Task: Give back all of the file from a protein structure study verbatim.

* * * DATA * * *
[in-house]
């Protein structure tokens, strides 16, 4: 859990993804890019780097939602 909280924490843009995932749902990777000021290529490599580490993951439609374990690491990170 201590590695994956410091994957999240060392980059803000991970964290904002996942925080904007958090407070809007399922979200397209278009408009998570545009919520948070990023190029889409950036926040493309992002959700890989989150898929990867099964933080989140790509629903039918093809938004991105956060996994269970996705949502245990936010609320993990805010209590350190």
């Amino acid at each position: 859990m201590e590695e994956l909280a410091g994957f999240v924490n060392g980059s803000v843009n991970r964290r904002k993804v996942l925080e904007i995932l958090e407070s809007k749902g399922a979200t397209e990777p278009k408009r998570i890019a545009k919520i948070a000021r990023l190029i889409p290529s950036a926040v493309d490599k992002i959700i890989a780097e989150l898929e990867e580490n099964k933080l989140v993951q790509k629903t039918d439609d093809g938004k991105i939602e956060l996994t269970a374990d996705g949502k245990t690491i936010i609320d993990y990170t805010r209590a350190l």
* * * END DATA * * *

[in-house]
């Protein structure tokens, strides 16, 4: 859990993804890019780097939602 909280924490843009995932749902990777000021290529490599580490993951439609374990690491990170 201590590695994956410091994957999240060392980059803000991970964290904002996942925080904007958090407070809007399922979200397209278009408009998570545009919520948070990023190029889409950036926040493309992002959700890989989150898929990867099964933080989140790509629903039918093809938004991105956060996994269970996705949502245990936010609320993990805010209590350190």
């Amino acid at each position: 859990m201590e590695e994956l909280a410091g994957f999240v924490n060392g980059s803000v843009n991970r964290r904002k993804v996942l925080e904007i995932l958090e407070s809007k749902g399922a979200t397209e990777p278009k408009r998570i890019a545009k919520i948070a000021r990023l190029i889409p290529s950036a926040v493309d490599k992002i959700i890989a780097e989150l898929e990867e580490n099964k933080l989140v993951q790509k629903t039918d439609d093809g938004k991105i939602e956060l996994t269970a374990d996705g949502k245990t690491i936010i609320d993990y990170t805010r209590a350190l």